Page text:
Russia Monitor is a review of the most important events related to Russian internal and external security, as well as its foreign policies.
Date: 22 March 2021
Dispute Over Navalny’s Election Plan: No United Opposition In Russia
Russian opposition figure Alexey Navalny never got along with the country’s opposition parties. Their distrust and spats over what strategy to adopt are beneficial for the authorities. The State Duma elections in September will, however, be a challenge for the Kremlin as support for United Russia is dropping.
People’s Freedom Party, or Parnas, will not run as an independent candidate in the State Duma vote this September. Yet the party will not back Navalny’s idea of “smart voting,” Mikhail Kasyanov, its leader and former prime minister of Russia (2000–2004), told the party congress in Moscow. Before the last State Duma vote in 2016, Parnas made up a coalition of forces that included Navalny’s supporters. It broke up shortly before the election while Parnas did not manage to win even 1 percent of the vote. Now the congress decided to include the party into the opposition coalition if one is formed. What is “smart voting”? The strategy has the chief goal to enfeeble United Russia. Navalny’s purpose is to endorse the candidate the opposition judges best placed to defeat United Russia in each race. Anti-Kremlin opposition members deem the tactic controversial: it consists of campaigning for the single most viable United Russia challenger, regardless of their party affiliation and viewpoint. That is exactly what Kasyanov said while announcing his party would never support the communist party or Zhirinovsky’s associates in the race against United Russia. With the popularity ratings of some parties, the “smart voting” tactic means support for members of the two parties now present in the State Duma and often referred to as “systemic opposition.” Interestingly, on Saturday, March 20, Vyacheslav Volodin, the speaker of the State Duma, said “smart voting” was masterminded by Western special services.
If content prepared by Warsaw Institute team is useful for you, please support our actions. Donations from private persons are necessary for the continuation of our mission.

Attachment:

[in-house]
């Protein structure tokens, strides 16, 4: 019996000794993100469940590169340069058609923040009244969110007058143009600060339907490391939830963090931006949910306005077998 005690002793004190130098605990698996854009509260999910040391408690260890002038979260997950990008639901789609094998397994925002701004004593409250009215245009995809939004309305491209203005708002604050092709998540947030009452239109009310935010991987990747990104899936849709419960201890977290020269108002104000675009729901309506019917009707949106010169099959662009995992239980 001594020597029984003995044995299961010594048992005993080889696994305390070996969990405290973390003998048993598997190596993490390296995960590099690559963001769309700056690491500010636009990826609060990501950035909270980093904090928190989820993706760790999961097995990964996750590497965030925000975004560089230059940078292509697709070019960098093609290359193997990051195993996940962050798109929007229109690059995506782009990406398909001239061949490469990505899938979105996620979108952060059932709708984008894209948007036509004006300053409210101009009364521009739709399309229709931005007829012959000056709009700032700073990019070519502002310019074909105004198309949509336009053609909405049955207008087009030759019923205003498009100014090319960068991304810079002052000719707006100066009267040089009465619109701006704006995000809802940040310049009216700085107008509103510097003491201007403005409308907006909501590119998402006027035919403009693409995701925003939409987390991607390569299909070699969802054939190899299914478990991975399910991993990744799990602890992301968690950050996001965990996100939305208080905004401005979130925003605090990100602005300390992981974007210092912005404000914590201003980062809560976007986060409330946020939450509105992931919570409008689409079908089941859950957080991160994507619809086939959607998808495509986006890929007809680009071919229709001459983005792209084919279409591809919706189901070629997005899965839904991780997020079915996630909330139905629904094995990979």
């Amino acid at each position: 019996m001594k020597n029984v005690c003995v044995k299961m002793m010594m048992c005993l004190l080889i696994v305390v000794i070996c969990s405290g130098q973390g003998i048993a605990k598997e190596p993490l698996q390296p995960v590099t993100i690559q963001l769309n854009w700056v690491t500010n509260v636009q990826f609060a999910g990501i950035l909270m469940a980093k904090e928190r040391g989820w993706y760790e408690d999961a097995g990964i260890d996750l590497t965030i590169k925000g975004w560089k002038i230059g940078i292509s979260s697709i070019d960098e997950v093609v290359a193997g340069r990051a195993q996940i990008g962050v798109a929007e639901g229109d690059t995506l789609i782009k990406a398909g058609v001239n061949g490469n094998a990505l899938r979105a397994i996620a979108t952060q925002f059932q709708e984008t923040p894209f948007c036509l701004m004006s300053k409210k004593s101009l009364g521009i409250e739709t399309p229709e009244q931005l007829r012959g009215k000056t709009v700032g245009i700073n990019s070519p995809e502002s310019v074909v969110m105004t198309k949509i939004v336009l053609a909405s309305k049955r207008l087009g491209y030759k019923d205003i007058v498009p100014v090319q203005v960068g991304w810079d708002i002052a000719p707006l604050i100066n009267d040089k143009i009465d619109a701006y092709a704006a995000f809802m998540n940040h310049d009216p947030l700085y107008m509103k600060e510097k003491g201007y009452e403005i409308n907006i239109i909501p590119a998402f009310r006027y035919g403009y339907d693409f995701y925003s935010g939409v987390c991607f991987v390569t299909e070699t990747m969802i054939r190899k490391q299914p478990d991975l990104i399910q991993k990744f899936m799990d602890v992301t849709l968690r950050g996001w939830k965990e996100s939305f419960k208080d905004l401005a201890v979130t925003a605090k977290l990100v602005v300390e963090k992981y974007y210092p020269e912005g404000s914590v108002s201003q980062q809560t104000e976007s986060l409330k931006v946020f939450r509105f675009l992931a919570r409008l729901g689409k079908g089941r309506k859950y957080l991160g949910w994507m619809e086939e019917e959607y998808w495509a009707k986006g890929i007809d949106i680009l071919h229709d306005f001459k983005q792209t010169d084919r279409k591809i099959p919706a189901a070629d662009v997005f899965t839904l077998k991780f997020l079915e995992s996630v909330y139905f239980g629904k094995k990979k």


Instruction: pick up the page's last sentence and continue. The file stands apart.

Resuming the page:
The stance adopted by Parnas confirms the distrust of Navalny expressed by members of the non-parliamentary opposition labeling itself as liberal, center-right, and democratic. In January, Grigory Yavlinsky, the founder of Russia’s largest liberal political party Yabloko, turned his fire on Navalny, accusing him of political self-interest and rowdiness, a little helpful attitude while fighting the regime. Six months from polling day, the regime must first thwart people linked to Navalny and others, far more radical than parties like Parnas or Yabloko, as both laid down their arms. Russian police carried out searches on Friday, March 19 at the Moscow offices of a media outlet MBKh and an opposition group Open Russia associated with Kremlin critic and former oil tycoon Mikhail Khodorkovsky. Founded in 2014, Open Russia seeks to bring together pro-European forces in Russia to form a united opposition. The movement held a forum dedicated to discussing parliamentary and local elections in Moscow, during which Russian police detained around 200 people. Also on March 19, Russian officers made the crackdown on Navalny’s associates in the Russian Far East. Police have swept through the Far East city of Khabarovsk and detained several journalists and Navalny activists, including the chief of Navalny’s team. Meanwhile, the pro-Kremlin United Russia party’s ratings are lagging ahead of key legislative elections. United Russia, which enjoys a two-thirds majority in the country’s lower house of parliament, would receive 27 percent of the vote, according to the Levada Center polling agency and its February poll. According to Kremlin strategists, the results represent a predictable lull in September. Implementing Navalny’s scheme on a large scale could jeopardize these plans – though the government must rig the vote without that anyway – local and regional elections in some Russian regions proved the effectiveness of the “smart voting” scheme.
All texts published by the Warsaw Institute Foundation may be disseminated on the condition that their origin is credited. Images may not be used without permission.